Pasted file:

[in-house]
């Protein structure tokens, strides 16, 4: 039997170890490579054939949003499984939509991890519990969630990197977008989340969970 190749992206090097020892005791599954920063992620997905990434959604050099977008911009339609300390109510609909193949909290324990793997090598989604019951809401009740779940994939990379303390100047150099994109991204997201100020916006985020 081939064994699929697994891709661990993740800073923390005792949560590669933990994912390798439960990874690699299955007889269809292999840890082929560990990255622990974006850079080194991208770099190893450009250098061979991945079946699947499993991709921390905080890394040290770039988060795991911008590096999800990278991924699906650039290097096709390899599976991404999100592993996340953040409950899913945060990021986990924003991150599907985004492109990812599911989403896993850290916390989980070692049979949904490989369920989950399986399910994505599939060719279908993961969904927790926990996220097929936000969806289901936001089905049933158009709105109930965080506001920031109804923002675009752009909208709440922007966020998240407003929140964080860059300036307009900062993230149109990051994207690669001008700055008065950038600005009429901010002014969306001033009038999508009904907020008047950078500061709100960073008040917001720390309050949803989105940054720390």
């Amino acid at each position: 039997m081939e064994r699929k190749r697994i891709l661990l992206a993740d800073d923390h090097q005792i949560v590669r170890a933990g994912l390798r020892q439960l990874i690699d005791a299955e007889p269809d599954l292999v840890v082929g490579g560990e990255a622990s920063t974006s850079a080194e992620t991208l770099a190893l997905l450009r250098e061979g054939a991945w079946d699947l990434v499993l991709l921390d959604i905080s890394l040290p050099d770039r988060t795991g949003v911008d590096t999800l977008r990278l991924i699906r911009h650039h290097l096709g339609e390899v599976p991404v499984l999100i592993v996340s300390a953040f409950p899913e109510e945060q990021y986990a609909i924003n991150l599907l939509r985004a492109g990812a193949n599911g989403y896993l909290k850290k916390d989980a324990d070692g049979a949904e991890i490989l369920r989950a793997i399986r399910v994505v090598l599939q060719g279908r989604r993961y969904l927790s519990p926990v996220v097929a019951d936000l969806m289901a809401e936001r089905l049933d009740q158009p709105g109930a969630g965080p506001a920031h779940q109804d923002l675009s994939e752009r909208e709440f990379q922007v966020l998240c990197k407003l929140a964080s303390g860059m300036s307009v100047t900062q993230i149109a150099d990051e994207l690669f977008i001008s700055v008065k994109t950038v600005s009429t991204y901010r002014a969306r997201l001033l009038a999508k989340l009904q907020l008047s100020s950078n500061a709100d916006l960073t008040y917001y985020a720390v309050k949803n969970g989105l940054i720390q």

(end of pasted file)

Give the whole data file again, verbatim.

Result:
[in-house]
């Protein structure tokens, strides 16, 4: 039997170890490579054939949003499984939509991890519990969630990197977008989340969970 190749992206090097020892005791599954920063992620997905990434959604050099977008911009339609300390109510609909193949909290324990793997090598989604019951809401009740779940994939990379303390100047150099994109991204997201100020916006985020 081939064994699929697994891709661990993740800073923390005792949560590669933990994912390798439960990874690699299955007889269809292999840890082929560990990255622990974006850079080194991208770099190893450009250098061979991945079946699947499993991709921390905080890394040290770039988060795991911008590096999800990278991924699906650039290097096709390899599976991404999100592993996340953040409950899913945060990021986990924003991150599907985004492109990812599911989403896993850290916390989980070692049979949904490989369920989950399986399910994505599939060719279908993961969904927790926990996220097929936000969806289901936001089905049933158009709105109930965080506001920031109804923002675009752009909208709440922007966020998240407003929140964080860059300036307009900062993230149109990051994207690669001008700055008065950038600005009429901010002014969306001033009038999508009904907020008047950078500061709100960073008040917001720390309050949803989105940054720390």
């Amino acid at each position: 039997m081939e064994r699929k190749r697994i891709l661990l992206a993740d800073d923390h090097q005792i949560v590669r170890a933990g994912l390798r020892q439960l990874i690699d005791a299955e007889p269809d599954l292999v840890v082929g490579g560990e990255a622990s920063t974006s850079a080194e992620t991208l770099a190893l997905l450009r250098e061979g054939a991945w079946d699947l990434v499993l991709l921390d959604i905080s890394l040290p050099d770039r988060t795991g949003v911008d590096t999800l977008r990278l991924i699906r911009h650039h290097l096709g339609e390899v599976p991404v499984l999100i592993v996340s300390a953040f409950p899913e109510e945060q990021y986990a609909i924003n991150l599907l939509r985004a492109g990812a193949n599911g989403y896993l909290k850290k916390d989980a324990d070692g049979a949904e991890i490989l369920r989950a793997i399986r399910v994505v090598l599939q060719g279908r989604r993961y969904l927790s519990p926990v996220v097929a019951d936000l969806m289901a809401e936001r089905l049933d009740q158009p709105g109930a969630g965080p506001a920031h779940q109804d923002l675009s994939e752009r909208e709440f990379q922007v966020l998240c990197k407003l929140a964080s303390g860059m300036s307009v100047t900062q993230i149109a150099d990051e994207l690669f977008i001008s700055v008065k994109t950038v600005s009429t991204y901010r002014a969306r997201l001033l009038a999508k989340l009904q907020l008047s100020s950078n500061a709100d916006l960073t008040y917001y985020a720390v309050k949803n969970g989105l940054i720390q």